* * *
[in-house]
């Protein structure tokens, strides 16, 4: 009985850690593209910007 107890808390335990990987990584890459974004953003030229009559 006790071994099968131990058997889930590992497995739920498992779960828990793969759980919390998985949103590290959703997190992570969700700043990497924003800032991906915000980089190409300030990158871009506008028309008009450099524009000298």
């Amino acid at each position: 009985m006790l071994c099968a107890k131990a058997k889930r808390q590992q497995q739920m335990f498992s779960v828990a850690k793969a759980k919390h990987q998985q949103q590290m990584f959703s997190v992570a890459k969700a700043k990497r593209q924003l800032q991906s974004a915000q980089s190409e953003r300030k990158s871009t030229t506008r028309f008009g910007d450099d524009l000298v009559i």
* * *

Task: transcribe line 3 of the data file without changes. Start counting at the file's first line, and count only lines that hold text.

């Amino acid at each position: 009985m006790l071994c099968a107890k131990a058997k889930r808390q590992q497995q739920m335990f498992s779960v828990a850690k793969a759980k919390h990987q998985q949103q590290m990584f959703s997190v992570a890459k969700a700043k990497r593209q924003l800032q991906s974004a915000q980089s190409e953003r300030k990158s871009t030229t506008r028309f008009g910007d450099d524009l000298v009559i």